And maybe I could be more forgiving if it weren’t for the fact that the seeds of girl and woman hating bullshit J.K. Rowling plants come to full, forceful bloom when fandom steps in. Fandoms are notorious for their hatred of women characters, even ones that aren’t set up in-text for hatred. Pansy is a literary punching bag in many fanfictions: she’s typically a slut, a home wrecker, a bitch that no one likes. Including Draco. He’ll fuck her, cheat on someone (better and nicer) with her, date her, maybe even marry and have children with her but rarely like or love her. Draco, who committed actual war crimes beyond “being mean” and “being so afraid of Voldemort that she suggested they should give Harry over to him in an attempt to protect herself and her housemates.”

But Pansy doesn’t get that kind of nuanced motivation. Her yelling “There he is, get him!” is just another way to show the reader how awful she is. Complicated back stories and motivations are typically reserved for evil and morally ambiguous male characters (I say typically because Narcissa Malfoy exists). Draco, Snape, Voldemort–we spend a lot of time with their histories and emotions. But hey, these are mostly secondary characters. No author should be expected to flesh out all of their secondary characters. Archetypes and foils serve a very real literary purpose.

But I take issue with so many of the secondary characters in the Harry Potter series being women who fall into insidious, damaging stereotypes. Obviously J. K. Rowling is not the first or the last writer to do this. And it’s unfair to expect her to fix it or be perfect in this regard. But my resentment is not just because J. K. Rowling never intend for these characters to be more than vicious bullies, weepy depressives or annoying girlfriends. It comes from a deeper, more internal place. An ugly place that understands her desire to hate and punish literary proxies of real life girls. I remember being that kind of woman, full of hate and resentment for other women even as I claimed to be a advocate for them. And it scares me to think of young minds (like my own young self’s) being further shaped by that kind of mentality.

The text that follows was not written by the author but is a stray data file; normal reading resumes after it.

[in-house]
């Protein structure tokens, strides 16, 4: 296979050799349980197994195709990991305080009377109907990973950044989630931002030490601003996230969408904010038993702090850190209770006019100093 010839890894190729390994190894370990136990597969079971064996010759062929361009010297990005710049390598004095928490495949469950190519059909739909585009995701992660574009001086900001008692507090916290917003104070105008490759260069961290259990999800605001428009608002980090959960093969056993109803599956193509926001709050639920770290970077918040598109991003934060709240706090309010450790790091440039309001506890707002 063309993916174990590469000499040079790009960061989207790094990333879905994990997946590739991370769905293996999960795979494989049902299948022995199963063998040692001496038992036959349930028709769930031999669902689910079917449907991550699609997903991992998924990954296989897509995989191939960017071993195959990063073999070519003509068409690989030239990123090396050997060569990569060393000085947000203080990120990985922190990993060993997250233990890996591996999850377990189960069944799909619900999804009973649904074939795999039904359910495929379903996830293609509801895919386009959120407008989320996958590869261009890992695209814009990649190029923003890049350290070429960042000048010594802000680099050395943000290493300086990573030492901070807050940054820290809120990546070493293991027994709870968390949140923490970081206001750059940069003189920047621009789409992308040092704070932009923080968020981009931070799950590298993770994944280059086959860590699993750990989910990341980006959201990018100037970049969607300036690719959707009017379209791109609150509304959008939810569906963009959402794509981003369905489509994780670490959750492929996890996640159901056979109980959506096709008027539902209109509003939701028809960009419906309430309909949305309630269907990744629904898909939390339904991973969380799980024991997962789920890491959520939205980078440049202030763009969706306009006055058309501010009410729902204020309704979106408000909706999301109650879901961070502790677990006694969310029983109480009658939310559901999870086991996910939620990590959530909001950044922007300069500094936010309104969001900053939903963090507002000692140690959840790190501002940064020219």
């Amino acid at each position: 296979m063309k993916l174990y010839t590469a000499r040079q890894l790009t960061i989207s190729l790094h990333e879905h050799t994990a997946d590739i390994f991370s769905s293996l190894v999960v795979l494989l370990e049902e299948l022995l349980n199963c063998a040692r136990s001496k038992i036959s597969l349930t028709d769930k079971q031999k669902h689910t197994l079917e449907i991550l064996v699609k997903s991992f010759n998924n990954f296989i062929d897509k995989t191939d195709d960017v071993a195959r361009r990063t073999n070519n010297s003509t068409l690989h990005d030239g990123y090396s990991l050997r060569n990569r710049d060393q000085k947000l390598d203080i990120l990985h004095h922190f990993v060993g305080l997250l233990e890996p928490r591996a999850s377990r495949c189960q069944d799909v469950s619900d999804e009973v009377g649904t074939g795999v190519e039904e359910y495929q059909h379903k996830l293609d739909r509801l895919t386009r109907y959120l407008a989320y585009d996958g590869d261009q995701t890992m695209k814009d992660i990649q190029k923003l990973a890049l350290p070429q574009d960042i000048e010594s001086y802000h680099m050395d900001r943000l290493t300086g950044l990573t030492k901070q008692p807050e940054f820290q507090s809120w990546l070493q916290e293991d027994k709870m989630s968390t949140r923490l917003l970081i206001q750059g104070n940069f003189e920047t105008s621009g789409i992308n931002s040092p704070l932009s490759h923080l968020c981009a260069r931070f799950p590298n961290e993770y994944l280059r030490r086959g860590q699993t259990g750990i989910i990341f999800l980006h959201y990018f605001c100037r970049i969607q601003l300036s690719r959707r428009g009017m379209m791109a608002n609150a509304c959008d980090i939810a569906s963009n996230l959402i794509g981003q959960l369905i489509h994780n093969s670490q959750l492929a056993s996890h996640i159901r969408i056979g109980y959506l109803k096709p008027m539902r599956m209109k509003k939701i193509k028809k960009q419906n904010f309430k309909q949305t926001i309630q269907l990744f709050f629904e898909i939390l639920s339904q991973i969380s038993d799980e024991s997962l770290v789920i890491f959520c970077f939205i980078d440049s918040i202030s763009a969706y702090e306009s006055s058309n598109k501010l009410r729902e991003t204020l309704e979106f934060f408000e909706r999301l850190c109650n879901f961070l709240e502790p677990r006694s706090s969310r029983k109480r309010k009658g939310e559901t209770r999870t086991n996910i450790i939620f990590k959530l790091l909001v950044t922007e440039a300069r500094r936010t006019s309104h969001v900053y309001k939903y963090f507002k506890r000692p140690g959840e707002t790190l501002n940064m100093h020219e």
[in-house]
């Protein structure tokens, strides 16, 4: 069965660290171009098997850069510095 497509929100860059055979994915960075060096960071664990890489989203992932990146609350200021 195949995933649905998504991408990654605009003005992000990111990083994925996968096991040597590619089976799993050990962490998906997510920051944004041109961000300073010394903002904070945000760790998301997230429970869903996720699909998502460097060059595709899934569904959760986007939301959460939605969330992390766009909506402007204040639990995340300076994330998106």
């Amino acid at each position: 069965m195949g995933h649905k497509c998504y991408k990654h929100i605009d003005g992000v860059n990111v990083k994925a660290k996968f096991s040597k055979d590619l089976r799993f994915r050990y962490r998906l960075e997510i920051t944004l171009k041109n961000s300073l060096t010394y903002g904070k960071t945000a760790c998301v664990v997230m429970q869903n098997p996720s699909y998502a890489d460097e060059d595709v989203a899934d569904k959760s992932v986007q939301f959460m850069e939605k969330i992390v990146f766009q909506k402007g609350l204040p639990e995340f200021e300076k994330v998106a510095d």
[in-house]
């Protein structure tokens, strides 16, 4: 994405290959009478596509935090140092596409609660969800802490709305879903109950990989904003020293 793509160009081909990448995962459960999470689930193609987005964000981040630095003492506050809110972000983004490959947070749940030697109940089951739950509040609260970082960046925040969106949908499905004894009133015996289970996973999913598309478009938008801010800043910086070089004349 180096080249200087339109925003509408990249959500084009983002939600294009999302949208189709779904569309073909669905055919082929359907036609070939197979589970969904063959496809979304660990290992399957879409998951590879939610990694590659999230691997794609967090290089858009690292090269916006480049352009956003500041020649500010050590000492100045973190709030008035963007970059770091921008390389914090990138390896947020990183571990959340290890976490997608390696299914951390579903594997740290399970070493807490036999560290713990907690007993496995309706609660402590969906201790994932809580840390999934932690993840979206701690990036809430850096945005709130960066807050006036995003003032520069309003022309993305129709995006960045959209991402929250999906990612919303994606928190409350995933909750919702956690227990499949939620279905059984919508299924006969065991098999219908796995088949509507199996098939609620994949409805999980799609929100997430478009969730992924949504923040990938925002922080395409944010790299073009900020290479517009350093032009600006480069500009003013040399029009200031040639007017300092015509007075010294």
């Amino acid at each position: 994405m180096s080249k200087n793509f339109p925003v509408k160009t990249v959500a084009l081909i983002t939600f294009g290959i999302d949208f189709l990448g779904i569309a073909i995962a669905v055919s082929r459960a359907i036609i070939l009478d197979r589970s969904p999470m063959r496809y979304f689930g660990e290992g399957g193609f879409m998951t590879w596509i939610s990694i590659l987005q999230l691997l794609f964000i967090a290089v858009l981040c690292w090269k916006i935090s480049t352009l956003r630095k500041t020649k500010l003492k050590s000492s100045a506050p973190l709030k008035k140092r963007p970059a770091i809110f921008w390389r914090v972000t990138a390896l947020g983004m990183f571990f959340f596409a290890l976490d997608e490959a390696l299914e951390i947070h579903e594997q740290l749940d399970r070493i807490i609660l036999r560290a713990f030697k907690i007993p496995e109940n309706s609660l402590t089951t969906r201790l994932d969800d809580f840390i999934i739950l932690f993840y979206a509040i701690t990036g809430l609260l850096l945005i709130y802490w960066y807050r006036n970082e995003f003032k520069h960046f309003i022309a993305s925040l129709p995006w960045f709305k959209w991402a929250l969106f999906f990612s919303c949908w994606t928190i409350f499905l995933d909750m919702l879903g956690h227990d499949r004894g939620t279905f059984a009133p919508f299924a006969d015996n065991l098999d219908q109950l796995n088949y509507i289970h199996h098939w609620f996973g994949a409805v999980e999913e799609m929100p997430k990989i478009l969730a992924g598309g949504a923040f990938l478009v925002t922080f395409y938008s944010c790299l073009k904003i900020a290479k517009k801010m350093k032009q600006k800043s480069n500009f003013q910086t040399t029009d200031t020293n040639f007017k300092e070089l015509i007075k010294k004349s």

Ultimately, I’m tired of the long, harmful tradition of normalizing girl hate. Of making it common place. Of reminding us that it’s typical and expected. I want YA writers to shake up these shitty, false ideas of girlhood and girl friendships. I want a world, literary and otherwise, that teaches women how to be friends, how to support each other, how to critically engage one another. Where mean girls don’t begin and end at their meanness. I want stories about how wonderful we can be to and for each other. We shouldn’t have to unlearn how we’ve been taught to hate each other. Imagine if girl hate tropes disappeared from young adult novels. That would be real fucking magic.

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Link Dump: #93

Aww, it’s Bette Davis with a kitty! And now some long-overdue links!

Some very vaginal search terms lately! For example, “charging vagina images” and “god+told+me+to+show+my+pussy” and of course, “young pussy very weary.”

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Link Dump: #92

Felis catus is your taxonomic nomenclature,” wrote Data of his cat Spot. “An endothermic quadruped, carnivorous by nature.” That’s right: this week’s kitty is the adorable tabby from Star Trek: The Next Generation, a show I recently wrote about. The show’s cast members had wildly differing opinions about Spot, but I just love that spacefaring kitty. And now, links!

A few recent search terms: “mmm cunt,” “sensual asholes.dvd” (which I’m sorry to say cannot be purchased from this website), and “pelicula ratas gigantes asesinas,” which is Spanish for “giant killer rat movies.” Like The Food of the Gods, maybe?

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10 Beloved Star Trek: TNG Episodes